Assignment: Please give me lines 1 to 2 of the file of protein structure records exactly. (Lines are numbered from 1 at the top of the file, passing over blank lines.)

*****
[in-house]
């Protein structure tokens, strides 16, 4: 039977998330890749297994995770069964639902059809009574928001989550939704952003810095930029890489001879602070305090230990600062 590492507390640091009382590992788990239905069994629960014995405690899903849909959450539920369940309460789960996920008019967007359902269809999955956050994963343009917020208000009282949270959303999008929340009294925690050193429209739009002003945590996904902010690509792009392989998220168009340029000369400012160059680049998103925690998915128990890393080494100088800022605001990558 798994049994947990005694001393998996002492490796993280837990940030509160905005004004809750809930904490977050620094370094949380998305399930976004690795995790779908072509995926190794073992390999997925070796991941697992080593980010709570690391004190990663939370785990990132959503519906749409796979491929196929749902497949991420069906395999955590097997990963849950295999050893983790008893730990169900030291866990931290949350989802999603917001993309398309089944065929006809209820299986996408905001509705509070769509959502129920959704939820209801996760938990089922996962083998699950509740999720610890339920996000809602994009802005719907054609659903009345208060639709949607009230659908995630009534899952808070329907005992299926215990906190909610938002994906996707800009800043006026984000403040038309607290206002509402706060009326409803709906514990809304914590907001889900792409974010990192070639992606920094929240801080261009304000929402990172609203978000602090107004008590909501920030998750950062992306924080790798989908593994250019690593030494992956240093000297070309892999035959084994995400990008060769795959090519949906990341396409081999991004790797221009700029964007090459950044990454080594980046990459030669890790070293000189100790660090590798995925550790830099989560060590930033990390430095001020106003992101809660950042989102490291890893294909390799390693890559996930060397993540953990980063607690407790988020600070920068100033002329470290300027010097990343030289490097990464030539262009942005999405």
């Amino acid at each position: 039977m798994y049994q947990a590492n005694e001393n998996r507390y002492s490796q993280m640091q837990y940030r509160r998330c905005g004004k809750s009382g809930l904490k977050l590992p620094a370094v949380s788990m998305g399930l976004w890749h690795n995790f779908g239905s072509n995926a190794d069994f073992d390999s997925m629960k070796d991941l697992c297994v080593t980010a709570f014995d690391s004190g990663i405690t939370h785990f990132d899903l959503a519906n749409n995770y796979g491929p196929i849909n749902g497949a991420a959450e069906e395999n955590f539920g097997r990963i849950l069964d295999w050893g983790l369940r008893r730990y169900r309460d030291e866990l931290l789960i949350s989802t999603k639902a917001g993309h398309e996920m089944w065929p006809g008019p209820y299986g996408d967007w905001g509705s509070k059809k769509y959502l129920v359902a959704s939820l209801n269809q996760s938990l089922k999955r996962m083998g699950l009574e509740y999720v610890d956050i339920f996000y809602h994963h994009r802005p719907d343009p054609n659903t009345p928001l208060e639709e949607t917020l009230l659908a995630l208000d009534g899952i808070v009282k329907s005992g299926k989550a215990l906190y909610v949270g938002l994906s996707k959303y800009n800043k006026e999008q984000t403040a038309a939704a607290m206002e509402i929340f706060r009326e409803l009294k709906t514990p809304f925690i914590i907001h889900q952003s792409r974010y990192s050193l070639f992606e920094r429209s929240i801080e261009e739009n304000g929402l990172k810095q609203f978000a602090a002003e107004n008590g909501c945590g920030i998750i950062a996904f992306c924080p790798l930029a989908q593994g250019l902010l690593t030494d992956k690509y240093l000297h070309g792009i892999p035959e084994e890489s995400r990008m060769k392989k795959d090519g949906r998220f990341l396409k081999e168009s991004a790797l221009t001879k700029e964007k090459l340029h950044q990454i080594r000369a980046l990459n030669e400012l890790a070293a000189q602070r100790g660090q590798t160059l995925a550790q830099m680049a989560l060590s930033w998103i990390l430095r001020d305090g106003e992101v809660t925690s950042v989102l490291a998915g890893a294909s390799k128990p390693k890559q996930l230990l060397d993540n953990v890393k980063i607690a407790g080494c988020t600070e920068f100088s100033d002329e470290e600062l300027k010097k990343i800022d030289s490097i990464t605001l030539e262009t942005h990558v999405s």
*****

[in-house]
């Protein structure tokens, strides 16, 4: 039977998330890749297994995770069964639902059809009574928001989550939704952003810095930029890489001879602070305090230990600062 590492507390640091009382590992788990239905069994629960014995405690899903849909959450539920369940309460789960996920008019967007359902269809999955956050994963343009917020208000009282949270959303999008929340009294925690050193429209739009002003945590996904902010690509792009392989998220168009340029000369400012160059680049998103925690998915128990890393080494100088800022605001990558 798994049994947990005694001393998996002492490796993280837990940030509160905005004004809750809930904490977050620094370094949380998305399930976004690795995790779908072509995926190794073992390999997925070796991941697992080593980010709570690391004190990663939370785990990132959503519906749409796979491929196929749902497949991420069906395999955590097997990963849950295999050893983790008893730990169900030291866990931290949350989802999603917001993309398309089944065929006809209820299986996408905001509705509070769509959502129920959704939820209801996760938990089922996962083998699950509740999720610890339920996000809602994009802005719907054609659903009345208060639709949607009230659908995630009534899952808070329907005992299926215990906190909610938002994906996707800009800043006026984000403040038309607290206002509402706060009326409803709906514990809304914590907001889900792409974010990192070639992606920094929240801080261009304000929402990172609203978000602090107004008590909501920030998750950062992306924080790798989908593994250019690593030494992956240093000297070309892999035959084994995400990008060769795959090519949906990341396409081999991004790797221009700029964007090459950044990454080594980046990459030669890790070293000189100790660090590798995925550790830099989560060590930033990390430095001020106003992101809660950042989102490291890893294909390799390693890559996930060397993540953990980063607690407790988020600070920068100033002329470290300027010097990343030289490097990464030539262009942005999405």